Over the course of his career, voice actor Rob Paulsen has helped give life to some of television’s most iconic characters. Whether it’s Yakko from Animaniacs, Pinky from Pinky and the Brain, Raphael from Teenage Mutant Ninja Turtles, or over 250 other characters, odds are you’ve most likely heard his voice at some point. His eclectic and wide-ranging career has earned him an Emmy, three Annie awards, and a Peabody. And now he can add author to that list, thanks to the publication of his upcoming new book, Voice Lessons: How A Couple of Ninja Turtles, Pinky, and an Animaniac Saved My Life.
“I’ve had a couple of different folks mention writing a memoir over the past five years,” says Paulsen, “and I was always the first one to shut it down, only because I didn’t really feel like the world needed another Hollywood memoir, especially by someone who isn’t really famous. It’s the characters who are famous.”
Paulsen’s interest in staying in the background wasn’t rooted solely in humility, but in the belief that he was part of a group that came together to bring the characters alive. “There are teams of artists and writers that really create these characters, I’m just one part of an extremely talented team.” Even if that may be, Paulsen’s part in the creation of these characters not only changed his life but improved the lives of viewers along the way.
A Turn of Events
For years, Paulsen has been working with sick children to help them as they recover. He recalls children only willing to go into surgery if they had their Ninja Turtles jackets on, women who got through surgery with the help of Pinky and the Brain, and others who were soothed by the voice of Carl from Jimmy Neutron. “It’s really impossible to quantify,” says Paulsen. In 2016, however, Paulsen came face to face with something that put his life and career on the line.
“Three years ago, I was diagnosed with stage 3 throat cancer, from which I’m now thankfully cured,” Paulsen says. “The treatment, though, is pretty brutal. It’s like being the placekicker for a football team and losing your foot. But then I remembered all the kids I met throughout the years that have gone through the same thing. I’d had so many experiences where children and their parents have gotten through impossible circumstances because of their love of these characters. The book is called Voice Lessons because that’s exactly what my relationships with these kids have been: lessons that have helped me through my own struggle. They shine a light on the depth to which people embrace these characters.”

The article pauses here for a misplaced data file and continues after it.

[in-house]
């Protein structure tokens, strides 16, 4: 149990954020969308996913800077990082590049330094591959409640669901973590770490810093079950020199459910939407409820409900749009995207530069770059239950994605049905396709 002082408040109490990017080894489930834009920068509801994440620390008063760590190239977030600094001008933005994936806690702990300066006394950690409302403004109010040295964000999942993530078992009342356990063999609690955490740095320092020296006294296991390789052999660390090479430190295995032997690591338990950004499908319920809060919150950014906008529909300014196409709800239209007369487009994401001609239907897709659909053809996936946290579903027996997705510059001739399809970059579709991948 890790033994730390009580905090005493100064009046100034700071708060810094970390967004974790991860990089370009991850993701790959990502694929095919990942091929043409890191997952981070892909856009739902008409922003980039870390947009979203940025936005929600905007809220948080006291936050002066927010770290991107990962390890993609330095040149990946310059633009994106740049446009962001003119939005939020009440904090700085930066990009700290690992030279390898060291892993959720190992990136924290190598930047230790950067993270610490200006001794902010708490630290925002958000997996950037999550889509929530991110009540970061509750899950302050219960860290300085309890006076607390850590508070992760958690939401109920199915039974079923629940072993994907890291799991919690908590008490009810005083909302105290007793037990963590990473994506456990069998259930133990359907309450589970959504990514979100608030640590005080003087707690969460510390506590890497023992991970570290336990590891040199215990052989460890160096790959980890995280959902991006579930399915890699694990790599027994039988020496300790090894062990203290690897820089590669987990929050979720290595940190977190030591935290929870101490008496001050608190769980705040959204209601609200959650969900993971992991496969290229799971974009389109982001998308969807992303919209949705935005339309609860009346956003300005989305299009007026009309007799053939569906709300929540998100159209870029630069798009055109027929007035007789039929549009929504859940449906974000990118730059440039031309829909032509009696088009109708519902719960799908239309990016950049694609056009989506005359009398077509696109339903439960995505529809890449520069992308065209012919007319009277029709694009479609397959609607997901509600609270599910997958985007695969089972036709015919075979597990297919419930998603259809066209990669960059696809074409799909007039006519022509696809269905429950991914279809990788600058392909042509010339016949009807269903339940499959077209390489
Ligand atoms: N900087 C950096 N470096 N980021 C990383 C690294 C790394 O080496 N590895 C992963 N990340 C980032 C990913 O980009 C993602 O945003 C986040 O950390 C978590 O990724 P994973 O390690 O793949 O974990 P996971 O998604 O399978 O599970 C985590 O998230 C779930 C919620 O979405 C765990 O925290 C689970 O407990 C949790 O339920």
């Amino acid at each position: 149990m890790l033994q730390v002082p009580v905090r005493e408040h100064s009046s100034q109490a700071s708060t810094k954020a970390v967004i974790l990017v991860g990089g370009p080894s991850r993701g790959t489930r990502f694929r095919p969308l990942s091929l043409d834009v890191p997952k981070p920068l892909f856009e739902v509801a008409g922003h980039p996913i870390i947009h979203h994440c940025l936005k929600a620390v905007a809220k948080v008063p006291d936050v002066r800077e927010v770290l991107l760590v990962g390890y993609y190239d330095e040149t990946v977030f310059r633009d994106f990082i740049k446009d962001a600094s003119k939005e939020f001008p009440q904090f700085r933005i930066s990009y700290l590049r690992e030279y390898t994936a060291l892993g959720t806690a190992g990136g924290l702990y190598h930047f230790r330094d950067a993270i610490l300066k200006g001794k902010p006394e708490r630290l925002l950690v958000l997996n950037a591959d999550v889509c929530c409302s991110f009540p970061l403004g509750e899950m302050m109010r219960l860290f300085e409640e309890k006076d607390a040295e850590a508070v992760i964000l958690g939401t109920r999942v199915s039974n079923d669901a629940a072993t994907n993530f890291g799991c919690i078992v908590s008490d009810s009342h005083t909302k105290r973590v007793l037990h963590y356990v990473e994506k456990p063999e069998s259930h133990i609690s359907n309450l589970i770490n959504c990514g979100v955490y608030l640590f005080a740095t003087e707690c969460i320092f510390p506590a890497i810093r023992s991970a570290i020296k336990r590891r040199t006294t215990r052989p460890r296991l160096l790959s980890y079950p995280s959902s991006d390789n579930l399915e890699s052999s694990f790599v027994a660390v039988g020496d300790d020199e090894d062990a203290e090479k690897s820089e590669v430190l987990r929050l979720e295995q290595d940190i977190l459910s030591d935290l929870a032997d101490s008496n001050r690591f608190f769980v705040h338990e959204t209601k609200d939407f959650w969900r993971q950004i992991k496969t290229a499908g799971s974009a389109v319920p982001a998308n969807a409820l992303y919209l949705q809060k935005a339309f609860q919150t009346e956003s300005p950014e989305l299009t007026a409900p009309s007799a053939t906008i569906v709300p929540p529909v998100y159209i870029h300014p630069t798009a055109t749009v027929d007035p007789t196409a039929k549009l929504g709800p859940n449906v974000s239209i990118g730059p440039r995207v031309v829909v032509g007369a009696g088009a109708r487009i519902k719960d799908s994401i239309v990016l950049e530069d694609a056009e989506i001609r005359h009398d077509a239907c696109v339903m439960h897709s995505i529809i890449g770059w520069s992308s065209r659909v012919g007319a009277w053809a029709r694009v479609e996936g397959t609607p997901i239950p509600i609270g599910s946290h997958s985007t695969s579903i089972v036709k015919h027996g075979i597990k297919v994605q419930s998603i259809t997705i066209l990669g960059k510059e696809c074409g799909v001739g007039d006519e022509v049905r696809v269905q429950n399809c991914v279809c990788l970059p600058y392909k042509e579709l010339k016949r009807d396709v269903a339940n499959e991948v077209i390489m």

According to Paulsen, the bonds that children form with cartoons isn’t a one-time phenomenon. “You’d be surprised how often this actually happens. Whether it’s Spongebob or Bart Simpson, these characters are changing kids’ lives. It’s easy to look at these characters and think to yourself, ‘Oh that’s kind of cute.’ But it’s way bigger than that.”
As someone who grew up watching shows like Animaniacs, Pinky and the Brain, and Jimmy Neutron, I was happy to reveal to Paulsen that the characters he helped bring to life meant a lot to me. The next thing I knew, Paulsen started talking to me as one of my favorite childhood characters, Yakko from Animaniacs.
“I know what you’re doing right now.” Paulsen said. “You’re grinning ear to ear.” Sure enough, he was right. I was doing my very best to stifle laughter and stay professional, but I was full of a sense of elation that I haven’t felt since I was a kid.
“That feeling that you’re feeling right now, that’s exactly what the book is about. It’s exactly that. It’s impossible to quantify. It’s not about money; it’s about a pure reconnection to something profoundly important. A piece of your personal puzzle.”
One of Paulsen’s main goals with Voice Lessons is to finally tell his side of the story, to write about his struggle with health and finding the inspiration to keep pushing forward in the same way that he’s done for others. But there’s something else the book aims to get across as well—something that Paulsen has learned after years of working with kids.
“I was at an event at Dallas a few years ago signing autographs, and I see a big guy in line. He’s about 6’4”, big long ponytail, tats, and biker jacket. He steps up to the table, and in the voice of Pinky from Pinky and the Brain, I go ‘Oh boy, you’re a big one, aren’t you?’ and he just started crying. Turns out that character’s voice brought him back to being in Afghanistan, and one of the things he took to comfort him after being shot at were his Pinky and the Brain DVDs.”
The cartoons we grew up with are a clear connection to love, comfort, and joy, Paulsen explained. These characters’ voices can channel something childlike inside us, somewhere that all of us are longing to get back to. In his voice, Paulsen has found a way to give teenagers and adults an instant ticket back to childhood. For many of us, the characters that teach us valuable lessons stay with us for our entire lives. In Voice Lessons, Paulsen writes with honesty and heart that this clearly works both ways.